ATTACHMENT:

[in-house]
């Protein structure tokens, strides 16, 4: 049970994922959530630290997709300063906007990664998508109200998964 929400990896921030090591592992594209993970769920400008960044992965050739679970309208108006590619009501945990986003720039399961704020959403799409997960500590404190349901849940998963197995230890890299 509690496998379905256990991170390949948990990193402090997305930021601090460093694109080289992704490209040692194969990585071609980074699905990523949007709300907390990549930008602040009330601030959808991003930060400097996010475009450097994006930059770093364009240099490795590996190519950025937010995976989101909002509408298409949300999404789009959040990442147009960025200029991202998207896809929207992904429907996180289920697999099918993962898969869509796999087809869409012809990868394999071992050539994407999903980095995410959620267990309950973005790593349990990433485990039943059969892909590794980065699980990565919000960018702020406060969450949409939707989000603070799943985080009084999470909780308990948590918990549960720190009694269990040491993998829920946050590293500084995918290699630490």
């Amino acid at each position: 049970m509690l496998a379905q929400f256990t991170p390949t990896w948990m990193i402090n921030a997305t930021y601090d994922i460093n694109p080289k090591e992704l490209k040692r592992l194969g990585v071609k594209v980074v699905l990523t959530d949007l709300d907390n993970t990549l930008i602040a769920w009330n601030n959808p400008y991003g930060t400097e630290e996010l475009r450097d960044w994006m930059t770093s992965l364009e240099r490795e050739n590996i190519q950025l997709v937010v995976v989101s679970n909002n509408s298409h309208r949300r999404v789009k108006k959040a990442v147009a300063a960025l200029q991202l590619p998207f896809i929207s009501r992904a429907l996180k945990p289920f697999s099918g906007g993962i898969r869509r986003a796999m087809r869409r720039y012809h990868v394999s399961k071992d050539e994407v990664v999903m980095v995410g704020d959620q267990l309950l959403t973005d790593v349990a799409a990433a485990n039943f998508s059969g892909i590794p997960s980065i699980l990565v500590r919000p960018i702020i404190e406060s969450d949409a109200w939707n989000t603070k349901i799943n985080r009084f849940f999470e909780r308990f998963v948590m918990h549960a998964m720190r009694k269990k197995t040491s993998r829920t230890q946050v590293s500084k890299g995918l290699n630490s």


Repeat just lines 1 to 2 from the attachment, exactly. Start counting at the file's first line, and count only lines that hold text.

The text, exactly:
[in-house]
């Protein structure tokens, strides 16, 4: 049970994922959530630290997709300063906007990664998508109200998964 929400990896921030090591592992594209993970769920400008960044992965050739679970309208108006590619009501945990986003720039399961704020959403799409997960500590404190349901849940998963197995230890890299 509690496998379905256990991170390949948990990193402090997305930021601090460093694109080289992704490209040692194969990585071609980074699905990523949007709300907390990549930008602040009330601030959808991003930060400097996010475009450097994006930059770093364009240099490795590996190519950025937010995976989101909002509408298409949300999404789009959040990442147009960025200029991202998207896809929207992904429907996180289920697999099918993962898969869509796999087809869409012809990868394999071992050539994407999903980095995410959620267990309950973005790593349990990433485990039943059969892909590794980065699980990565919000960018702020406060969450949409939707989000603070799943985080009084999470909780308990948590918990549960720190009694269990040491993998829920946050590293500084995918290699630490």